Alan Turing’s genius played a pivotal role in cracking the codes that helped us win the Second World War. It is therefore only right that our country’s top universities are chosen to lead this new institute named in his honour. by the Business Secretary does not absolve the legal system that drove Turing to suicide….]
With my friends Peter Green (Bristol), Krzysztof Łatuszyński (Warwick) and Marcello Pereyra (Bristol), we just arXived the first version of “Bayesian computation: a perspective on the current state, and sampling backwards and forwards”, which first title was the title of this post. This is a survey of our own perspective on Bayesian computation, from what occurred in the last 25 years [a lot!] to what could occur in the near future [a lot as well!]. Submitted to Statistics and Computing towards the special 25th anniversary issue, as announced in an earlier post.. Pulling strength and breadth from each other’s opinion, we have certainly attained more than the sum of our initial respective contributions, but we are welcoming comments about bits and pieces of importance that we miss and even more about promising new directions that are not posted in this survey. (A warning that is should go with most of my surveys is that my input in this paper will not differ by a large margin from ideas expressed here or in previous surveys.)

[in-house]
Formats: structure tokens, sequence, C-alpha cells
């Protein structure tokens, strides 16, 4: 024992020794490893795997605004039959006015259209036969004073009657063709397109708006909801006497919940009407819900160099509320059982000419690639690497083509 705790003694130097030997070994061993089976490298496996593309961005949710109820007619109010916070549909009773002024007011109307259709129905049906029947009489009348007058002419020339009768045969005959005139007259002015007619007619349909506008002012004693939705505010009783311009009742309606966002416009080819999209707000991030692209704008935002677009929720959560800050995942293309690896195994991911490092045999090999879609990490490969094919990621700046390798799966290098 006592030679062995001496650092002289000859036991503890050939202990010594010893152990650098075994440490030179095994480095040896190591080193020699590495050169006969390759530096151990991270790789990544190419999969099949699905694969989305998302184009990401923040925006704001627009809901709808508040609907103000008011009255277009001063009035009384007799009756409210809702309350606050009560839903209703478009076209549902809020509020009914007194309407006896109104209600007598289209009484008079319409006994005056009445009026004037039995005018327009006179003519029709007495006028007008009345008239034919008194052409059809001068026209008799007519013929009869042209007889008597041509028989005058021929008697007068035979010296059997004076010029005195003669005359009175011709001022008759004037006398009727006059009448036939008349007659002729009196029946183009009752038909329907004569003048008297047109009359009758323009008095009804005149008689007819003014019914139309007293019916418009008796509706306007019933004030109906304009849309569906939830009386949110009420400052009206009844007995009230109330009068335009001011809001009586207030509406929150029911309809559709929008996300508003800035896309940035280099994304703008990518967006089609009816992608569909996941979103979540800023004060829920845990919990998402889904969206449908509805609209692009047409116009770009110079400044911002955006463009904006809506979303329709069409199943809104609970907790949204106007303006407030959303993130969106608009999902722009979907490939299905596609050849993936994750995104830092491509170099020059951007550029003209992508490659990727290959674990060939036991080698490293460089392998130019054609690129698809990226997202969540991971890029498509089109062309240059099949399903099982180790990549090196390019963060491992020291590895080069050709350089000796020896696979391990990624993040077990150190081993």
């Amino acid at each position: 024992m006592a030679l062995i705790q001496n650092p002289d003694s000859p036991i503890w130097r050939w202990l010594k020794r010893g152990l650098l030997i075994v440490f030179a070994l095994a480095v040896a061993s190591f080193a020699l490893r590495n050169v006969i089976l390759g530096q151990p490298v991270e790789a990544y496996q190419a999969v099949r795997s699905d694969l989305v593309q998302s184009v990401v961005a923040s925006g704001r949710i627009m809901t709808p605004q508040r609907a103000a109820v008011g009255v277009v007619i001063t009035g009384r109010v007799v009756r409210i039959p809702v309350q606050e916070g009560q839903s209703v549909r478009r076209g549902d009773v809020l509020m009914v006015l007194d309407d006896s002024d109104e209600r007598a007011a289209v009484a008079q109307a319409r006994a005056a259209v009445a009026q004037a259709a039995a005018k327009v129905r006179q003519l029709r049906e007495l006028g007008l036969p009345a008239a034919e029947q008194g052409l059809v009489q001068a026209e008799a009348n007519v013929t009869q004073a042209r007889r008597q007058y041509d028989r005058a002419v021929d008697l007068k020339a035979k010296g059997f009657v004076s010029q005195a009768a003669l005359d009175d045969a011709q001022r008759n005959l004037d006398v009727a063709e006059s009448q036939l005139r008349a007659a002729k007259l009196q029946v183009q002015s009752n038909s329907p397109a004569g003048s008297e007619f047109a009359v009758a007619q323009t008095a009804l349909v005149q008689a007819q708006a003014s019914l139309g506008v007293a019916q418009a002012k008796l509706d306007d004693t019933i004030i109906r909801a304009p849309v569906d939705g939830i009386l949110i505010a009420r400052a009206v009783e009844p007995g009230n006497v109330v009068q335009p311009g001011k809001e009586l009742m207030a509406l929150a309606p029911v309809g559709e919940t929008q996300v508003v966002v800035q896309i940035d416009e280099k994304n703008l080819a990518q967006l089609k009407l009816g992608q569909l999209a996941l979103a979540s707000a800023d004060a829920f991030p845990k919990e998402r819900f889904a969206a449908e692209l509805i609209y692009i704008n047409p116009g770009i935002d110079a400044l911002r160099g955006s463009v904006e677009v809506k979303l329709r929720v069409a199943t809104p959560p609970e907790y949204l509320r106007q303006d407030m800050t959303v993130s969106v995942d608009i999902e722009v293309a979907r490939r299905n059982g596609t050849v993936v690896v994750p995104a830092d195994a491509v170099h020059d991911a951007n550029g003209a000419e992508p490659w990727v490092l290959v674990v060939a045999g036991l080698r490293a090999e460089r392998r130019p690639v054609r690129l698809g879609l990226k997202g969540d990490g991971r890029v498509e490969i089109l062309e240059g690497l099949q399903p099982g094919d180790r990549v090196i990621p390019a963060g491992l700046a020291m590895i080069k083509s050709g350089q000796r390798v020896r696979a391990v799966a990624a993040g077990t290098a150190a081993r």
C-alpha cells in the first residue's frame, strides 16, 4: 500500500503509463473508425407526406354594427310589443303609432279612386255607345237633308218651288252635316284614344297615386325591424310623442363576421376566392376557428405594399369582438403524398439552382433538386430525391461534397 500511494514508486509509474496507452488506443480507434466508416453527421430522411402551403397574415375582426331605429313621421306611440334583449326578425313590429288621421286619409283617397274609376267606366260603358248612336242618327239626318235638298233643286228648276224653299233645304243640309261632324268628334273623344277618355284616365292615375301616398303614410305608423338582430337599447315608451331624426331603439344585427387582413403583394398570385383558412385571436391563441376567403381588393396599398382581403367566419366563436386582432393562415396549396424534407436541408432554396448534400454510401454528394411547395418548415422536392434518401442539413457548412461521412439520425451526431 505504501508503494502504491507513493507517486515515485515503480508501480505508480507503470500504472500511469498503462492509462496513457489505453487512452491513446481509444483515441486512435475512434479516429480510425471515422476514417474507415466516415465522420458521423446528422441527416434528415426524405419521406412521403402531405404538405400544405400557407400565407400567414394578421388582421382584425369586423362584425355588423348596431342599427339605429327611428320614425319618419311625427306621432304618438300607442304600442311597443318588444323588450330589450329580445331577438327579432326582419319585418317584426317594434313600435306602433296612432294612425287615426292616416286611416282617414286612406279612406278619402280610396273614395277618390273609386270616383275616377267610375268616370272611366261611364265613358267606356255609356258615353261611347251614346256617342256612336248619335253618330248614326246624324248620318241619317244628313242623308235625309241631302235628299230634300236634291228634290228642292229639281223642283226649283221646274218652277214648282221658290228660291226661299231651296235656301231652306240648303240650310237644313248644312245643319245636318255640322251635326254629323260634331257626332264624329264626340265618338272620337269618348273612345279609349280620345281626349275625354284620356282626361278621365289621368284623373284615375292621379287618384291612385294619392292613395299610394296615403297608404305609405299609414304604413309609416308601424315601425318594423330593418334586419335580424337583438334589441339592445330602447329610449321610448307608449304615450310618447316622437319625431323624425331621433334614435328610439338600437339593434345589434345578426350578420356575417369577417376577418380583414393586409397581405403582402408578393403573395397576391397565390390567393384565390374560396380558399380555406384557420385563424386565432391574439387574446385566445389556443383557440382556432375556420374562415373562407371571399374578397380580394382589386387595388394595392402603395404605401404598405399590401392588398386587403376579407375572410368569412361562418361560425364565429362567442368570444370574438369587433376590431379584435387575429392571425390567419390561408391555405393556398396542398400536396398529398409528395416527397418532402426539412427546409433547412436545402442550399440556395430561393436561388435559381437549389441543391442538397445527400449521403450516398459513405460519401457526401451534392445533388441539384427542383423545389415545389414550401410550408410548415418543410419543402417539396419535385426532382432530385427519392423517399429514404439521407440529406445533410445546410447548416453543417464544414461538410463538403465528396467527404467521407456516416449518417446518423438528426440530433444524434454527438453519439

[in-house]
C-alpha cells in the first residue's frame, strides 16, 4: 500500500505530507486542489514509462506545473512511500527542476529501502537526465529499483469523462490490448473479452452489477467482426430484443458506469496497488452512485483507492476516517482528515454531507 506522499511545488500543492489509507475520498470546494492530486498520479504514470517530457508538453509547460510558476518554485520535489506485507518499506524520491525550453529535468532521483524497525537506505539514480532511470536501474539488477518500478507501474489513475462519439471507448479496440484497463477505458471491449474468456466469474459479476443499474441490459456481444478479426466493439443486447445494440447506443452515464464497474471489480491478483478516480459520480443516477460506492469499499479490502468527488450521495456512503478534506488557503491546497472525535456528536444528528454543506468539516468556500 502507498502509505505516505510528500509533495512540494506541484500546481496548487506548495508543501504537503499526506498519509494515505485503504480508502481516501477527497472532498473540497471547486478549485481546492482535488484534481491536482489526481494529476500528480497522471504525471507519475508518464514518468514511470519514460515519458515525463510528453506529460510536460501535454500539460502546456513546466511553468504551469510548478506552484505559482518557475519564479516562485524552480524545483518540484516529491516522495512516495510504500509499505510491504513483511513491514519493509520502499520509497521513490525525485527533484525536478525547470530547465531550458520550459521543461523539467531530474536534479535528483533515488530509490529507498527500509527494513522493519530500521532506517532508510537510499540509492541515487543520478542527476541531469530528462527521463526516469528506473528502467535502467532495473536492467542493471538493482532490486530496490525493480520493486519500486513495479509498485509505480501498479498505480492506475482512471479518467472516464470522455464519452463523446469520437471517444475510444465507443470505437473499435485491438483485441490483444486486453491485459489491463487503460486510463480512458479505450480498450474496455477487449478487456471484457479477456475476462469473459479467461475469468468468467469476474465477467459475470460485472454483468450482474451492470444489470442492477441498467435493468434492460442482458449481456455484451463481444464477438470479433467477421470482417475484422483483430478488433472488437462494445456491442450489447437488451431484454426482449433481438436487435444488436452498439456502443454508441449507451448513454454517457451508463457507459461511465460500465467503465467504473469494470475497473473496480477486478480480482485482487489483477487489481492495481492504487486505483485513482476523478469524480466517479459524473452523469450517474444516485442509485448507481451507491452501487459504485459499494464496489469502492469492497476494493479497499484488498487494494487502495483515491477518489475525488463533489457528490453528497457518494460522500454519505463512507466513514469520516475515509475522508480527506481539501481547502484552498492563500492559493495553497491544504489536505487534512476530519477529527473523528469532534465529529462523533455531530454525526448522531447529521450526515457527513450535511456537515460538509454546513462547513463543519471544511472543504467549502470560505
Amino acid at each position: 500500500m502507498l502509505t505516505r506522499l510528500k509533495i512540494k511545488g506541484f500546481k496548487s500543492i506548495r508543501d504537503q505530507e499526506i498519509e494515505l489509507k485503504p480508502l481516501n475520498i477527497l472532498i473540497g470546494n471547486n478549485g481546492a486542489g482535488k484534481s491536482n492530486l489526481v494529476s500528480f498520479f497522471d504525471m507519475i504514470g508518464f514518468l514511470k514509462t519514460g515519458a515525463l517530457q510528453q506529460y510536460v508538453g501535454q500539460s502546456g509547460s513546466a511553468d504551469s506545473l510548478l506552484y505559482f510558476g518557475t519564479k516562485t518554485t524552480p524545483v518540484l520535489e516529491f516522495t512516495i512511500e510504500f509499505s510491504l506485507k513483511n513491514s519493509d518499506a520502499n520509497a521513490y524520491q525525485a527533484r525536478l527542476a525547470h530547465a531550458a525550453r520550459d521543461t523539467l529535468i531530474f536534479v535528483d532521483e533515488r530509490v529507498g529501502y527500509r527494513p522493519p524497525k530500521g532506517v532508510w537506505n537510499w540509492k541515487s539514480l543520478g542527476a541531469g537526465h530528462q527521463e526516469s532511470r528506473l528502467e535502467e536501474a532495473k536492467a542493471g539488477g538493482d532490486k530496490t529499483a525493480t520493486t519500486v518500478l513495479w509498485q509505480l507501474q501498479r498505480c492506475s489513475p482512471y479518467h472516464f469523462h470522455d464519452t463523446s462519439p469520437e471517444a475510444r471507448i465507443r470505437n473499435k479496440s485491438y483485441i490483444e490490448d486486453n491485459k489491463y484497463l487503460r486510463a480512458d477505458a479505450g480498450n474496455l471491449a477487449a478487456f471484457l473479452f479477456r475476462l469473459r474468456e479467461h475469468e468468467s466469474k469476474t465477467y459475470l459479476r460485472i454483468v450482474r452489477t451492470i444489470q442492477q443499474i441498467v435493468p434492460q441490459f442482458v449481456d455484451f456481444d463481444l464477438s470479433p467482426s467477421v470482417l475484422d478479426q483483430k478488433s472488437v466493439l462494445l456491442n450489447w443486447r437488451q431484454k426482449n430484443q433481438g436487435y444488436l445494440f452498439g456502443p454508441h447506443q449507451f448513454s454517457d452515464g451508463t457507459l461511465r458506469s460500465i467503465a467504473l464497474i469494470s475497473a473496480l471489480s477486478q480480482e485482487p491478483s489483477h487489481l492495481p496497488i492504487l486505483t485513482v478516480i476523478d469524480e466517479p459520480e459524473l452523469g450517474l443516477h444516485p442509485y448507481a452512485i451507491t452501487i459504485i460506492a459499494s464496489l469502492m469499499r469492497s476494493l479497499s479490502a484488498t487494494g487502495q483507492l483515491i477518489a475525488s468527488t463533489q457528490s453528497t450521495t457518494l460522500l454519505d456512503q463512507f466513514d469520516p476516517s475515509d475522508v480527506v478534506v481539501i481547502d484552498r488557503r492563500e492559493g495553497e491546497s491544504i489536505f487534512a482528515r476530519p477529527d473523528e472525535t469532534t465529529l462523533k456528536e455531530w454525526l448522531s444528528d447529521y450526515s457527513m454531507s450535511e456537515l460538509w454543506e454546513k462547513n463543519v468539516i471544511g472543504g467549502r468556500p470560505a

Reading Significance is always an enjoyable moment, when I can find time to skim through the articles (before my wife gets hold of it!). This time, I lost my copy between my office and home, and borrowed it from Tom Nichols at Warwick with four mornings to read it during breakfast. This December issue is definitely interesting, as it contains several introduction articles on astro- and cosmo-statistics! One thing I had not noticed before is how a large fraction of the papers is written by authors of books, giving a quick entry or interview about their book. For instance, I found out that Roberto Trotta had written a general public book called the Edge of the Sky (All You Need to Know About the All-There-Is) which exposes the fundamentals of cosmology through the 1000 most common words in the English Language.. So Universe is replaced with All-There-Is! I can understand and to some extent applaud the intention, but it nonetheless makes for a painful read, judging from the excerpt, when researcher and telescope are not part of the accepted vocabulary. Reading the corresponding article in Significance let me a bit bemused at the reason provided for the existence of a multiverse, i.e., of multiple replicas of our universe, all with different conditions: multiplying the universes makes our more likely, while it sounds almost impossible on its own! This sounds like a very frequentist argument… and I am not even certain it would convince a frequentist. The other articles in this special astrostatistics section were of a more statistical nature, from estimating the number of galaxies to the chances of a big asteroid impact. Even though I found the graphical representation of the meteorite impacts in the past century because of the impact drawing in the background. However, when I checked the link to Carlo Zapponi’s website, I found the picture was a still of a neat animation of meteorites falling since the first report.